It’s well past time for a rave from the grave, methinks. About a year or so ago, we’d bought our new house and were starting to work out what we should keep when we moved. I had several boxes that I’d shipped from England after my parents had died, and It Was Time To Sort Their Contents Out. And in one of them I found this fun little gem: The IBM System/38 Keyboard Template.
Way back when, before I got my kick programming PCs, I used to write programs for an IBM System/34 and then its successor, the IBM System/38, the latter mostly for Manufacturers Hanover Ltd (which was merged into Chemical Bank, then Chase, then JP Morgan). I left Manny Hanny, as it was called unofficially, in July 1988, 30 years ago and haven’t touched one of these machines since. To be honest, my memories of this computer and programming it in RPG III are pretty much lost. I just can’t remember much about the System/38 in a technical sense after spending the next 30 years on PCs.
These were wonderful minicomputers for their time: the maximum RAM was about 1.5MB and the maximum amount of disk space about 1GB – so this Dell laptop I’m typing this on would easily do all they did, and faster. You used an IBM 5251 terminal to access and program them, and I think the maximum number of terminals you could hang off a System/38 was about 30. The cabling was certainly not Ethernet, but something called Twinax (the main thing about Twinax that I remember was that the terminals were connected to the main cable through a T-connector, and the cable had to be terminated at the end). The 5251 terminal was, of course, a green screen: two colors, green and, well, not-green.
If you look carefully at the image of the 5251, you can see that the keyboard had a little recess above the top row of number keys, and that’s where this template fitted. The function keys were accessed by pressing the Cmd key (or Cmd+Shift) and then one of the number keys (with the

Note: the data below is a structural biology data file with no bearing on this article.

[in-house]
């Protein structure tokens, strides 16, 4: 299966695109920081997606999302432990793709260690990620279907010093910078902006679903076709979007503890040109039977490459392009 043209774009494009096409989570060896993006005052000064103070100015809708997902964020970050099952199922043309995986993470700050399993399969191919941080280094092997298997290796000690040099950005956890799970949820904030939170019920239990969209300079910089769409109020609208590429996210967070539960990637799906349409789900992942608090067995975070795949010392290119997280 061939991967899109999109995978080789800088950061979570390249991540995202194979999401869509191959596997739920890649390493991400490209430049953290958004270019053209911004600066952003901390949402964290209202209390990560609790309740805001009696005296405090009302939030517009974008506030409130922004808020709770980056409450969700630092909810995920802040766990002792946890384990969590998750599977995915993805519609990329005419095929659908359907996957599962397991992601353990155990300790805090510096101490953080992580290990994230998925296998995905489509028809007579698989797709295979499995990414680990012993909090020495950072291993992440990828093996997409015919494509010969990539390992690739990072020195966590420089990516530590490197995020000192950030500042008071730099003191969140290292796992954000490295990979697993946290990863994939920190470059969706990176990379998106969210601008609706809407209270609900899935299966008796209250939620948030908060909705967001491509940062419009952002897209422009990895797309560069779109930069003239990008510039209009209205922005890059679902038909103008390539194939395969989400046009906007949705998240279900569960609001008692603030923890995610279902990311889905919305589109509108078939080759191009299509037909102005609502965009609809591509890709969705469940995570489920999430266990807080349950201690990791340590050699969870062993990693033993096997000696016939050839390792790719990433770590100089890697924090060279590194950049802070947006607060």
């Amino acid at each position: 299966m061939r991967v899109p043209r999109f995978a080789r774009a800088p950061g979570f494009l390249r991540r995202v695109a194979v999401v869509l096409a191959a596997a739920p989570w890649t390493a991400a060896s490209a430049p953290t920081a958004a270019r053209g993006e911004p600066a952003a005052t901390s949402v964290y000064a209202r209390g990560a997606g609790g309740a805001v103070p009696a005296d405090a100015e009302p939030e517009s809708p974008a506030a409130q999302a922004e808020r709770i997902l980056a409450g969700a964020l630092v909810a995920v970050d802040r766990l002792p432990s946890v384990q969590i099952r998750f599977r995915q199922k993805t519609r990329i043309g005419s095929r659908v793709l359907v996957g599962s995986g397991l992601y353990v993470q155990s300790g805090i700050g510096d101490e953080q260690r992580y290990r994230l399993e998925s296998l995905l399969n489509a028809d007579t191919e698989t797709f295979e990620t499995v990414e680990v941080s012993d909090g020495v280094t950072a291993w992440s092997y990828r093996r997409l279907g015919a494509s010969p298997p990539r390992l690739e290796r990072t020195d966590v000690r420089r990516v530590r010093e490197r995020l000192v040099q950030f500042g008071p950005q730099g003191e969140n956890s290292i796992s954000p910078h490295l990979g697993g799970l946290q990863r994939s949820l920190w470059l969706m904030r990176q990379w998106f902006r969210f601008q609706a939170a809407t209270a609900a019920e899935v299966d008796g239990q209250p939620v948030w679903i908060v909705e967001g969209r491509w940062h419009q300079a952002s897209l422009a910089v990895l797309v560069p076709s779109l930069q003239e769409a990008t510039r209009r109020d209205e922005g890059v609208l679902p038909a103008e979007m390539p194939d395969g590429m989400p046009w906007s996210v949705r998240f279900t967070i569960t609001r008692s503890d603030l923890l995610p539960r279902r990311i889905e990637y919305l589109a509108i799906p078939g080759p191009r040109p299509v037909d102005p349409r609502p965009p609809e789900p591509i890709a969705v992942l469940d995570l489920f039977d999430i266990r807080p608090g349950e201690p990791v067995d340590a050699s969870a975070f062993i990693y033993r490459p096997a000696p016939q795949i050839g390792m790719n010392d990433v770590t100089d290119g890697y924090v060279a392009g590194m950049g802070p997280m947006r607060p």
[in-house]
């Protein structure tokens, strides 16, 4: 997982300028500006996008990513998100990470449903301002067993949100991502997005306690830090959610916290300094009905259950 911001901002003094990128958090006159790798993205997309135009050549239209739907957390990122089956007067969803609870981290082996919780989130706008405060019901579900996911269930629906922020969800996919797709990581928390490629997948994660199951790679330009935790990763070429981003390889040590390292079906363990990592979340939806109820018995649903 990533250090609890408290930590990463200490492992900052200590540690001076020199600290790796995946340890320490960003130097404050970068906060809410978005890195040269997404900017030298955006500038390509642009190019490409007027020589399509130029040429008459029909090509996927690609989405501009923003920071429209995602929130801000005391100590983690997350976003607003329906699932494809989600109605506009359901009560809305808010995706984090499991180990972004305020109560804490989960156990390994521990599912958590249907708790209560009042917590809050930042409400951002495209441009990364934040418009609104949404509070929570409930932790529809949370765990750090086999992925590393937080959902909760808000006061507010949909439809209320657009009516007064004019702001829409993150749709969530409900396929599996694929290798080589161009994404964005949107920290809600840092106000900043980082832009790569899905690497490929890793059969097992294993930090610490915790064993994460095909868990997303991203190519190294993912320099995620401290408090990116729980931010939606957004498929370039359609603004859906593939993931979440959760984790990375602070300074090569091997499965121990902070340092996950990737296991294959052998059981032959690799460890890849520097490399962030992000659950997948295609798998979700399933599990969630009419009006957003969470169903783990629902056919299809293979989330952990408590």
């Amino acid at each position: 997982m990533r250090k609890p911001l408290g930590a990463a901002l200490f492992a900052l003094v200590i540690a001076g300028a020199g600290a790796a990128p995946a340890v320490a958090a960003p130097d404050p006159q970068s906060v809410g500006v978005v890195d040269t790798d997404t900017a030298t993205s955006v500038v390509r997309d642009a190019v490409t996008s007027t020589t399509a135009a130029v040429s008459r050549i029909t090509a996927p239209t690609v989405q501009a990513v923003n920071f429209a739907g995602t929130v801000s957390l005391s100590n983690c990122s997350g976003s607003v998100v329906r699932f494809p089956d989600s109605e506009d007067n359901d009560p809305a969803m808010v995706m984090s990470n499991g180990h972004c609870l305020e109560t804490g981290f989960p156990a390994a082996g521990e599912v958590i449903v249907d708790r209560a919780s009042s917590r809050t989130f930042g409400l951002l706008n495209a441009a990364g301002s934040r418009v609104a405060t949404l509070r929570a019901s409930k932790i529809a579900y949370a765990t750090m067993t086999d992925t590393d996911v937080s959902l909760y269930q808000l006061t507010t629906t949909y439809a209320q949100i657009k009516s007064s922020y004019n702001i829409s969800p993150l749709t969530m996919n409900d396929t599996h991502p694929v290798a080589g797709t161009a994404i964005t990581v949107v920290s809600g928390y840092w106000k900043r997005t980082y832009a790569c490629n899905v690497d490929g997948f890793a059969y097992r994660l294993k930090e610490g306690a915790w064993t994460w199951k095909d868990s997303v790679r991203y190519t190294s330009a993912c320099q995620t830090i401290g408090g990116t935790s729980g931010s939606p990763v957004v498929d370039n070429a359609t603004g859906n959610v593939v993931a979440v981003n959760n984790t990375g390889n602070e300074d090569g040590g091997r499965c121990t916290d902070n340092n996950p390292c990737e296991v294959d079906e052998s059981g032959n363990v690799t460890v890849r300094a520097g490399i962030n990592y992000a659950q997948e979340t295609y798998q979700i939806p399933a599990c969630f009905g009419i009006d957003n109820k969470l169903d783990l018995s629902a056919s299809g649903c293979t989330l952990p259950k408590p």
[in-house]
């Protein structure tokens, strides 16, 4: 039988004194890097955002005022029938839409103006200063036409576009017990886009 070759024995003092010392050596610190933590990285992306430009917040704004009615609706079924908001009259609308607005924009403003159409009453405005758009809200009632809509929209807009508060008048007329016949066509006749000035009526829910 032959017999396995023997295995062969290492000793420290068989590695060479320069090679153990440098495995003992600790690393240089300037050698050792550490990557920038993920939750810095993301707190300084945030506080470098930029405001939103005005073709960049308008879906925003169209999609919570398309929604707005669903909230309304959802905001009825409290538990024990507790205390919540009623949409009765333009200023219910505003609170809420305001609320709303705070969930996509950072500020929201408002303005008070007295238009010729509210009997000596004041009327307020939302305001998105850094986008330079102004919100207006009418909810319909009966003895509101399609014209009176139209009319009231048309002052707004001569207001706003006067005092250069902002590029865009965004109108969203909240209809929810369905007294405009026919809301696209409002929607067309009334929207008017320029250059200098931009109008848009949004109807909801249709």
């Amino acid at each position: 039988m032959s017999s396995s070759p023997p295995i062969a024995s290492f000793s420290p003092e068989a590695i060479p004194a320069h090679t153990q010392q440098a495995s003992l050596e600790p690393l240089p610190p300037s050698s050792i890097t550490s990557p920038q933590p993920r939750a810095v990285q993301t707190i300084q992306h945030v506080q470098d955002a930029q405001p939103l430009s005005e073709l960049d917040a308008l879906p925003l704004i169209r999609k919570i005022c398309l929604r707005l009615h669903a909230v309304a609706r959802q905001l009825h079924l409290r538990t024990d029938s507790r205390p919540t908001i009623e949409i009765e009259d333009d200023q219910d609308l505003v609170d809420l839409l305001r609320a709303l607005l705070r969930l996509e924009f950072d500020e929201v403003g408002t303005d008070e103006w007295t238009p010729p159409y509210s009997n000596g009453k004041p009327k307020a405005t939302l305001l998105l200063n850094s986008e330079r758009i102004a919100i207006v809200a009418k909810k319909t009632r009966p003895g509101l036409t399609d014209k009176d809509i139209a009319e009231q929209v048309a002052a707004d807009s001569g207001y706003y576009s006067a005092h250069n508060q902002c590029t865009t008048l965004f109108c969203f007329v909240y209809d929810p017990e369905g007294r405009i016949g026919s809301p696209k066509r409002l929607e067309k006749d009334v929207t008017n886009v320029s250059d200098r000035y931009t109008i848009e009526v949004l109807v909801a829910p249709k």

= keys acting for function keys 11 and 12). The Cmd key was the top right one in the vertical bank of ten darker keys on the left.
Page 1 of the templates was all about accessing the CPF (Control Program Facility), the operating system for the System/38. As an example, if you couldn’t remember the parameters for a command when entering it, you could press CF4 (Command Prompt) to display a screen that showed them together with helpful hints and that allowed you to enter the values via input fields.
Page 2 was for Query Definition: accessing the records in the files stored on the System/38. I hesitate to call it a database language; SQL it was not. Page 3 was for executing the DFU (Data File Utility). In essence with the DFU, you could create simple programs for data entry, processing the data in records, and so on.
Page 4 was for defining a DFU program. Page 5 for SEU (Source Entry Utility). This last one was a text editor and was how we would write the source code for our RPG III programs (and the syntax for RPG III needs its own blog post).
Those 5 different templates were probably the only ones I really used, but then again, remembering this, even with Google, is a stretch. To be honest, for the last year or so at Manny Hanny, I used a PC with a special terminal emulator board inside: I could program away on the PC, and switch to a terminal to use the System/38. Those 5251 beasts were limited in scope and really heavy, to boot.
Next in this mini series: I shall scan my RPG III cheat sheet and talk about that.